On January 18th, websites across the internet went on strike to protest the Stop Online Piracy Act (SOPA) and the related Protect IP Act (PIPA). Some sites were completely blocked. Others added censorship graphics to their banners. And some posted about the strike. The point was to make all internet users aware of the bills before Congress and to encourage reader participation. A few sites went...
Why Is Wikipedia Down?
By now everyone knows Wikipedia is down today. Here’s our attempt to explain what’s going on and why you should care, in case someone asks you what’s going on (and why they should care).
Jim Henson's Lost Screenplay. (They Found It!)
In his early years, Jim Henson wrote a screenplay called Tale of Sand that was never produced. He and his writing partner Jerry Juhl returned to the project repeatedly over the years, revising it, but it was never filmed, and the screenplay went into a drawer in the mid-1970s. Now the project has been resurrected, adapted by Ramón Pérez into a graphic novel that conveys the sardonic,...
This Is What Mitt Romney Looks Like Holding Dino...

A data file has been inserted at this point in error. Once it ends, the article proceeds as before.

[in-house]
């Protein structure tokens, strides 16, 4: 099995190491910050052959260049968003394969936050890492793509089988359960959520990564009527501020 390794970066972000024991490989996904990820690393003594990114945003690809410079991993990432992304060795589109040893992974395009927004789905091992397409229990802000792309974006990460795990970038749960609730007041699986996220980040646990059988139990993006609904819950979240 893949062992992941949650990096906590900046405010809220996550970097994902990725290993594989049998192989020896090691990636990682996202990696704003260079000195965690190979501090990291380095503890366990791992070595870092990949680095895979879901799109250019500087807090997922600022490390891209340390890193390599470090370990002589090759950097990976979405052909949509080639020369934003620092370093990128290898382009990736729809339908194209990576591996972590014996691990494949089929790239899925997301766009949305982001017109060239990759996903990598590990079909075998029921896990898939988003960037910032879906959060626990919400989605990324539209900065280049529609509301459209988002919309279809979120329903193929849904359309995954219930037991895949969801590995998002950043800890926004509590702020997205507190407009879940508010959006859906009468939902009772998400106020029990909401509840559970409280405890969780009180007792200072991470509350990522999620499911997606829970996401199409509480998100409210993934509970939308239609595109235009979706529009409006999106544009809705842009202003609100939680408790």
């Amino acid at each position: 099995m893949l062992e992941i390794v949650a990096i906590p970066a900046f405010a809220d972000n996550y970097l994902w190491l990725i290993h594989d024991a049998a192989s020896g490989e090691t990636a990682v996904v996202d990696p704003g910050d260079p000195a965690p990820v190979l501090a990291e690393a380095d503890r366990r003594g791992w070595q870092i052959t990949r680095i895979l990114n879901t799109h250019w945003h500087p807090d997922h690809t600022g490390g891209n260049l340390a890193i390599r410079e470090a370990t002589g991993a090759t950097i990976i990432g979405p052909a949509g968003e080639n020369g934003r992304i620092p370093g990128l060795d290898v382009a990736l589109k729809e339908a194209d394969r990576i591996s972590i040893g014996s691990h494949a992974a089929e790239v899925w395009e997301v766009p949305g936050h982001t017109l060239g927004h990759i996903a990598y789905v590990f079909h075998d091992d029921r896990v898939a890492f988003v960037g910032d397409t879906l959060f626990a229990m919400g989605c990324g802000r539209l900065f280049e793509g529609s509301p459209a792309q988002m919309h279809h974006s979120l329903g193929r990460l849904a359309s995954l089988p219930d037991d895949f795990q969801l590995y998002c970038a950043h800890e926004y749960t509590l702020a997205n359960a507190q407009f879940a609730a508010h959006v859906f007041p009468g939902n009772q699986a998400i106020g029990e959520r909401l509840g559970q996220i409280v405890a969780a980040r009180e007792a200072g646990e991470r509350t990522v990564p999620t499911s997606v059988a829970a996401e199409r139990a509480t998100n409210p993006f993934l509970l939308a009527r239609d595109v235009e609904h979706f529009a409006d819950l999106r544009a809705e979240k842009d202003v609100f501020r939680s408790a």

via Rick Friedman/Corbis
Quiz: Lady Gaga or Jem?
Take the quiz.
When Did Americans Lose Their British Accents?
Matt Soniak explains. [War reenactment image via Shutterstock]
Ben Franklin’s 200+ Synonyms for “Drunk”
Today we’re celebrating Ben Franklin’s 306th birthday. If you’re celebrating at home, perhaps one of these phrases from The Drinkers Dictionary will come in handy. The lengthy list of expressions meaning “inebriated” was first published by Franklin in the Pennsylvania Gazette on January 6, 1737.
Way More Than You Ever Wanted to Know About Yo...
Here: Yo Gabba Gabba!
The Golden Lobe Awards
Hollywood has the Golden Globe Awards. We hand out Golden Lobes instead. See some past winners.
A Boy Named Brfxxccxxmnpcccc-...
Name tag image via Shutterstock Enacted in 1982, the Naming law in Sweden was originally created to prevent non-noble families from giving their children noble names, but a few changes to the law have been made since then. The part of the law referencing first names reads: “First names shall not be approved if they can cause offense or can be supposed to cause discomfort for the one using it,...